The discourses of whiteness as outlined by Richard Dyer (1997) and Ghassan Hage (2009; 1998) provide suitable models in which to contextualize Abdullah’s work. Dyer views whiteness as normative and universal (1997: 45) and as an ideal (1997: 71); it is associated with of enterprise and striving (1997: 80), heterosexuality (1997: 39), a corporeal cosmology that values transcendence’ (1997: 39), and its invisibility and neutrality is manifest as a control over the body and the world’ (1997: 44). On the other hand, Hage’s significant contribution to whiteness studies describes the white fantasy of white Australian subjectivity concerning their paranoia, which he sees as a wish to control the racial mix of the nation.
I will elucidate the strategies in which Abdullah negotiates his positionality as a citizen and artist and constructs a sense of belonging in multicultural city spaces. This will demonstrate how Abdullah’s work utilizes the discourses of diversity, multiculturalism and cosmopolitanism, not by celebrating his relationship to his social space as a a site of exotic liminality’ (Cohen 2008: 318) but, rather, to reveal the ugly racism and anxieties that reside in the shadows’ of a white city. In this protest and resistance inherent in Abdullah’s work there is a culturally-productive site for inter-cultural dialogue rather than a form of retreatism (Hassan 2009: 10) that strengthens in-group solidarity while fostering out-group distrust (Putnam 2007). Influential American writer on Social Capital Robert D. Putnam’s thesis concerning the initial impact of ethnic diversity and immigration found a decline in active citizenship, social networks and trust among all races. However, he maintained this condition could be changed through the building of community by individuals joining clubs, volunteering and engaging in inter-cultural dialogue across communities. In the context of the globalization of urban spaces and its impact on those marginalized, Abdullah’s participation contributes to such dialogue.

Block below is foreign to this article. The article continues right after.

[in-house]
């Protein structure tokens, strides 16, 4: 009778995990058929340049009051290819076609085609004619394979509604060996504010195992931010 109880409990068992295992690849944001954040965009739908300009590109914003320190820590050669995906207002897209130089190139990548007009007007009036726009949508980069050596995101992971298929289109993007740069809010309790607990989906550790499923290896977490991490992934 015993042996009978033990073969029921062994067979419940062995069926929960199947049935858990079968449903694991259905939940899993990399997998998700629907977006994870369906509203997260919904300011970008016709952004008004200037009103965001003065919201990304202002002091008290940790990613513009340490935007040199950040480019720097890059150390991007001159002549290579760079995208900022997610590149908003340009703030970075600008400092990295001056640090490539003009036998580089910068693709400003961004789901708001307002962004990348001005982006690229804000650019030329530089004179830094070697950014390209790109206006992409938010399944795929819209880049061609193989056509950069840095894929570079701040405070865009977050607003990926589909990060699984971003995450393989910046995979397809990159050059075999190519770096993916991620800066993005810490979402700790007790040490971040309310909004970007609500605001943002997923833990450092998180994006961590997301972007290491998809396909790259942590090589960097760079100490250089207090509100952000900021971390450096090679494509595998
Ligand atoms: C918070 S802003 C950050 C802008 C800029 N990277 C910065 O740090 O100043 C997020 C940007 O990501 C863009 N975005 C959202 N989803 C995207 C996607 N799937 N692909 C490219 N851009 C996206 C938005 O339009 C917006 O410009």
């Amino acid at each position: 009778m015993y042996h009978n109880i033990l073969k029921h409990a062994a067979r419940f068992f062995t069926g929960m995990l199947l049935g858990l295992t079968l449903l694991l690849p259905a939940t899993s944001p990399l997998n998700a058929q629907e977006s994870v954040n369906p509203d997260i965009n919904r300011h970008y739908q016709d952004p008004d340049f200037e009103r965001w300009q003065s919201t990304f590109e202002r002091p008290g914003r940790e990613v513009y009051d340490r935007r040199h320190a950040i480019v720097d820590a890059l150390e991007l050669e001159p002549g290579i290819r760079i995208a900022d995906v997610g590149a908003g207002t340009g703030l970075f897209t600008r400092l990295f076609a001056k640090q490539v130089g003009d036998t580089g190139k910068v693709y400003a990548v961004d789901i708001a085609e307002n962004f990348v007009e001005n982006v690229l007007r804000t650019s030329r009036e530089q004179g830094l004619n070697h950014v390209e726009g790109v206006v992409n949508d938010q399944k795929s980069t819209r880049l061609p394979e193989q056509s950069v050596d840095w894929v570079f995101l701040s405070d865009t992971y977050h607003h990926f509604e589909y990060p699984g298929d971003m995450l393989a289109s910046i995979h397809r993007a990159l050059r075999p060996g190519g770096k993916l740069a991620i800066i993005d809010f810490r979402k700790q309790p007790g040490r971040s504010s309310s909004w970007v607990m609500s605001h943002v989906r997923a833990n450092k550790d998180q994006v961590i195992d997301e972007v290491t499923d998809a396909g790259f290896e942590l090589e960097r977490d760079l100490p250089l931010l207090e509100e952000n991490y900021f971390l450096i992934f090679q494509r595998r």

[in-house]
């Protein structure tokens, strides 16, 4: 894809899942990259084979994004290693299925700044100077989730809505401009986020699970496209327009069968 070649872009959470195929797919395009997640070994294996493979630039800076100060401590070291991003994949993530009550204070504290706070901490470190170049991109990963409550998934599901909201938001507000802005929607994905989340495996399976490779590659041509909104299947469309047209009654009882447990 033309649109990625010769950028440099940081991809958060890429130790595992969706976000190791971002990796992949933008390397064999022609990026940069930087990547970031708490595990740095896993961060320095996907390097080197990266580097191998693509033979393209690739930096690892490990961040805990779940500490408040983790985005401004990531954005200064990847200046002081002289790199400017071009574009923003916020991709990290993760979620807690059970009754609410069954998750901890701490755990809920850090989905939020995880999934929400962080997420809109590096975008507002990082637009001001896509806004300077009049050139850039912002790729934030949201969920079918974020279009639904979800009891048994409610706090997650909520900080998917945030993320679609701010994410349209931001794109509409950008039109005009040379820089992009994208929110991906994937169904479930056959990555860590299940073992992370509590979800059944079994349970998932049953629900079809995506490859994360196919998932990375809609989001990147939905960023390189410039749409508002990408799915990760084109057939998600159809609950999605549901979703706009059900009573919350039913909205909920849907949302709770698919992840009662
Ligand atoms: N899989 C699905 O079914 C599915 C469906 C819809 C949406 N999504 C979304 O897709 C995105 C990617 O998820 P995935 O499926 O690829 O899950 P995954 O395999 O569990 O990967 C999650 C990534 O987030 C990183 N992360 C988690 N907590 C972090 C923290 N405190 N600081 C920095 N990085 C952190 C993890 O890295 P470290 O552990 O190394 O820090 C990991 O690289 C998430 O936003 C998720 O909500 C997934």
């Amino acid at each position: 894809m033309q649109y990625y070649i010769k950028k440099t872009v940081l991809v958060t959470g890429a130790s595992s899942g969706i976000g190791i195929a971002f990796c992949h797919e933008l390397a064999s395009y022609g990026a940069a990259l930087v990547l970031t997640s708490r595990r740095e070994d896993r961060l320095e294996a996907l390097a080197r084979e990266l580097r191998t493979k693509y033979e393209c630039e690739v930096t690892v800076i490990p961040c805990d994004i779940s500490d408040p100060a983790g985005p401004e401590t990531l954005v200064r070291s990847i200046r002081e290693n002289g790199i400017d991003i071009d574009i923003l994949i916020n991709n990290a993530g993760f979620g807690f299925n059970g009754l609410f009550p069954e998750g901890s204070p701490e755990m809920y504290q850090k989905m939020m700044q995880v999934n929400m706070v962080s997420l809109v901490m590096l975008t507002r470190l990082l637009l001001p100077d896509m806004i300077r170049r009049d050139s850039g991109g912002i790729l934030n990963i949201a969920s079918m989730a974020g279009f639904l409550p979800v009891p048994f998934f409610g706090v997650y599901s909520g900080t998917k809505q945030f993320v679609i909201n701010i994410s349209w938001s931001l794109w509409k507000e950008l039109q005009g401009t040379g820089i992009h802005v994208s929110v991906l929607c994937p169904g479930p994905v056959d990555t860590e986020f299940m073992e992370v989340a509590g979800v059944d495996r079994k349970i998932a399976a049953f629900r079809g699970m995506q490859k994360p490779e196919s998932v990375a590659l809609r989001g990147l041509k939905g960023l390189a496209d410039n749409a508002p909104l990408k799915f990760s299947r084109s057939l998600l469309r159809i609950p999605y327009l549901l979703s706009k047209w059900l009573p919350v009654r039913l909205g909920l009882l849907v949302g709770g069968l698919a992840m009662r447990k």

While I make no claims that Abdullah’s work is in any way representative of other Muslim artists in Australia, this discussion will perhaps shed light on many issues that may be apply to Muslims in Australia, Europe and in North America, and other migrants and minority groups that are denied a substantive sense of belonging to their new home through exclusion from the imagined community of the globalized city and nation.
See also Guild system. Arminians. Followers of Protestant religious Iraq Map leader Jacob Arminius. The sect rejected the Calvinist doctrines of predestination and election and believed that human Iraq Map free will is compatible with God’s sovereignty. Also called Remonstrants or Remonstrators. Assiento.
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